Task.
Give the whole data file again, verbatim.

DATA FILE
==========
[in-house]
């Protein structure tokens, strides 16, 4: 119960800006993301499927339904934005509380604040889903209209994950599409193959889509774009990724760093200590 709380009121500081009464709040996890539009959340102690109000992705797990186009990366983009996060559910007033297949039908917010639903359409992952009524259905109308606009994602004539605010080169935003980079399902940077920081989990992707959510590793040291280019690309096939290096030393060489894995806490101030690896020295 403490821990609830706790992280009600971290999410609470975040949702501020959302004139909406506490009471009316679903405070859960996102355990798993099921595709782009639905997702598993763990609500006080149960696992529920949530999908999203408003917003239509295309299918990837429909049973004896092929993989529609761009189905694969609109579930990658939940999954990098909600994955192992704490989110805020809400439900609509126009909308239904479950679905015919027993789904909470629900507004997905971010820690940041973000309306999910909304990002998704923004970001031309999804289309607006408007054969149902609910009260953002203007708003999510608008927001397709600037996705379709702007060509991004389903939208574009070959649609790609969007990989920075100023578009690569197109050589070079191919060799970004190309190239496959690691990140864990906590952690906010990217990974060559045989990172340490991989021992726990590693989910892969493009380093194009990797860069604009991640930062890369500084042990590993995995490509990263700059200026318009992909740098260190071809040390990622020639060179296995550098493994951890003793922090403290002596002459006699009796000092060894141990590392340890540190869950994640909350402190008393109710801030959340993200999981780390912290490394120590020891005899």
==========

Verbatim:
[in-house]
């Protein structure tokens, strides 16, 4: 119960800006993301499927339904934005509380604040889903209209994950599409193959889509774009990724760093200590 709380009121500081009464709040996890539009959340102690109000992705797990186009990366983009996060559910007033297949039908917010639903359409992952009524259905109308606009994602004539605010080169935003980079399902940077920081989990992707959510590793040291280019690309096939290096030393060489894995806490101030690896020295 403490821990609830706790992280009600971290999410609470975040949702501020959302004139909406506490009471009316679903405070859960996102355990798993099921595709782009639905997702598993763990609500006080149960696992529920949530999908999203408003917003239509295309299918990837429909049973004896092929993989529609761009189905694969609109579930990658939940999954990098909600994955192992704490989110805020809400439900609509126009909308239904479950679905015919027993789904909470629900507004997905971010820690940041973000309306999910909304990002998704923004970001031309999804289309607006408007054969149902609910009260953002203007708003999510608008927001397709600037996705379709702007060509991004389903939208574009070959649609790609969007990989920075100023578009690569197109050589070079191919060799970004190309190239496959690691990140864990906590952690906010990217990974060559045989990172340490991989021992726990590693989910892969493009380093194009990797860069604009991640930062890369500084042990590993995995490509990263700059200026318009992909740098260190071809040390990622020639060179296995550098493994951890003793922090403290002596002459006699009796000092060894141990590392340890540190869950994640909350402190008393109710801030959340993200999981780390912290490394120590020891005899």